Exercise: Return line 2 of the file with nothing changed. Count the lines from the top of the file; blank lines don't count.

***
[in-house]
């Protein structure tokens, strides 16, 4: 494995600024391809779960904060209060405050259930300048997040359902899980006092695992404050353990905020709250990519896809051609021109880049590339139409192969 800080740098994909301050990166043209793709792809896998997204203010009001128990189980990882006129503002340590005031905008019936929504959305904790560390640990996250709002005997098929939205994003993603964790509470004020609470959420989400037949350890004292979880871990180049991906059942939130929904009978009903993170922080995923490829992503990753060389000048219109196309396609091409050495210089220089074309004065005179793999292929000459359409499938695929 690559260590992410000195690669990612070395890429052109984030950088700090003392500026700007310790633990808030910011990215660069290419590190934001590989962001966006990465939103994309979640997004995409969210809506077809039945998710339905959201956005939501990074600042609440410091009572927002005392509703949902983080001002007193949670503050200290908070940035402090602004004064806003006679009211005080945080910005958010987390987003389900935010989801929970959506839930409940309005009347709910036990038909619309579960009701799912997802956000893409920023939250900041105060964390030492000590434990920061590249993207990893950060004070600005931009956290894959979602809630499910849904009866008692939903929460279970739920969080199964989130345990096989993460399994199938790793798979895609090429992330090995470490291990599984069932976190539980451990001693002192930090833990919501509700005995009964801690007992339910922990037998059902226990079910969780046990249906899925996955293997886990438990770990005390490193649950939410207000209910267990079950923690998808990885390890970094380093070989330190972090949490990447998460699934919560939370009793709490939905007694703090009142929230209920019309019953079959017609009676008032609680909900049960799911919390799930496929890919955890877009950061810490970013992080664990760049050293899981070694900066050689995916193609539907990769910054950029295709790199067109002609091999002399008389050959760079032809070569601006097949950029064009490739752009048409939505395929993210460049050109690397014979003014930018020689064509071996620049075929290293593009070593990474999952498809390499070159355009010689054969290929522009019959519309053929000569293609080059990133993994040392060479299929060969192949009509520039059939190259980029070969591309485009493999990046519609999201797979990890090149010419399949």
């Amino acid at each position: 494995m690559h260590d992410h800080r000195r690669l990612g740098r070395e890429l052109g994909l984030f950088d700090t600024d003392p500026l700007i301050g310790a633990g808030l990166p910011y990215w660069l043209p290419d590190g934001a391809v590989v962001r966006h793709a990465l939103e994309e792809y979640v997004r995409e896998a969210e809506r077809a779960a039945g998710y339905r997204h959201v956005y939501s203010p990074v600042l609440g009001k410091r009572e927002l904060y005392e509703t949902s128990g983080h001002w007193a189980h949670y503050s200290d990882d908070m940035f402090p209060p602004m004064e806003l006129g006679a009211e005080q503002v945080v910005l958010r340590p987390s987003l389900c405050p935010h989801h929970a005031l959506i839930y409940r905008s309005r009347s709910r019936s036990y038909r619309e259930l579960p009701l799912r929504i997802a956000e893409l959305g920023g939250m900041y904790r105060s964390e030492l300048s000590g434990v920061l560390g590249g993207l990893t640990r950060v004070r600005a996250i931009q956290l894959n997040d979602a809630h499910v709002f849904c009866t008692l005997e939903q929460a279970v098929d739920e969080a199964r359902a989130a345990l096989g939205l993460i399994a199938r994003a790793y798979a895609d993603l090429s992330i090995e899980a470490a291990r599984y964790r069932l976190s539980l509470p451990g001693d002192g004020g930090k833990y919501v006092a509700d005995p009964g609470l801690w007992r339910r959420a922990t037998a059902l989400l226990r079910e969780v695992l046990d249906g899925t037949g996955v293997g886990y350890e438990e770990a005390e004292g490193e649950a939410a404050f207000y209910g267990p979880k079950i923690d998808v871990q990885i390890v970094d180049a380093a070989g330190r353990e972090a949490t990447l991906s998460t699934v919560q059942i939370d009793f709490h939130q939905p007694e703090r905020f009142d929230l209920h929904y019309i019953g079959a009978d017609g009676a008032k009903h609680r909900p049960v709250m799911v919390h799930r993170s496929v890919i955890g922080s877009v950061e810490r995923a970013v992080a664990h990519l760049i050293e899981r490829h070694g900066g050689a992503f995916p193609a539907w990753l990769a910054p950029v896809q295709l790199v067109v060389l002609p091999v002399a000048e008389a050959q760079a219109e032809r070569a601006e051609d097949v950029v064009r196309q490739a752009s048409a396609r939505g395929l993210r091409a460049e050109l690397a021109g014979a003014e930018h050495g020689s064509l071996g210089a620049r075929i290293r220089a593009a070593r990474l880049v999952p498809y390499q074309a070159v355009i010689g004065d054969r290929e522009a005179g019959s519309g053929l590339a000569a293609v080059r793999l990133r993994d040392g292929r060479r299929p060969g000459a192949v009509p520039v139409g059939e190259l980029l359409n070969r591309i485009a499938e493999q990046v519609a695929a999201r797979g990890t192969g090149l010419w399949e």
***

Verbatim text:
């Protein structure tokens, strides 16, 4: 494995600024391809779960904060209060405050259930300048997040359902899980006092695992404050353990905020709250990519896809051609021109880049590339139409192969 800080740098994909301050990166043209793709792809896998997204203010009001128990189980990882006129503002340590005031905008019936929504959305904790560390640990996250709002005997098929939205994003993603964790509470004020609470959420989400037949350890004292979880871990180049991906059942939130929904009978009903993170922080995923490829992503990753060389000048219109196309396609091409050495210089220089074309004065005179793999292929000459359409499938695929 690559260590992410000195690669990612070395890429052109984030950088700090003392500026700007310790633990808030910011990215660069290419590190934001590989962001966006990465939103994309979640997004995409969210809506077809039945998710339905959201956005939501990074600042609440410091009572927002005392509703949902983080001002007193949670503050200290908070940035402090602004004064806003006679009211005080945080910005958010987390987003389900935010989801929970959506839930409940309005009347709910036990038909619309579960009701799912997802956000893409920023939250900041105060964390030492000590434990920061590249993207990893950060004070600005931009956290894959979602809630499910849904009866008692939903929460279970739920969080199964989130345990096989993460399994199938790793798979895609090429992330090995470490291990599984069932976190539980451990001693002192930090833990919501509700005995009964801690007992339910922990037998059902226990079910969780046990249906899925996955293997886990438990770990005390490193649950939410207000209910267990079950923690998808990885390890970094380093070989330190972090949490990447998460699934919560939370009793709490939905007694703090009142929230209920019309019953079959017609009676008032609680909900049960799911919390799930496929890919955890877009950061810490970013992080664990760049050293899981070694900066050689995916193609539907990769910054950029295709790199067109002609091999002399008389050959760079032809070569601006097949950029064009490739752009048409939505395929993210460049050109690397014979003014930018020689064509071996620049075929290293593009070593990474999952498809390499070159355009010689054969290929522009019959519309053929000569293609080059990133993994040392060479299929060969192949009509520039059939190259980029070969591309485009493999990046519609999201797979990890090149010419399949």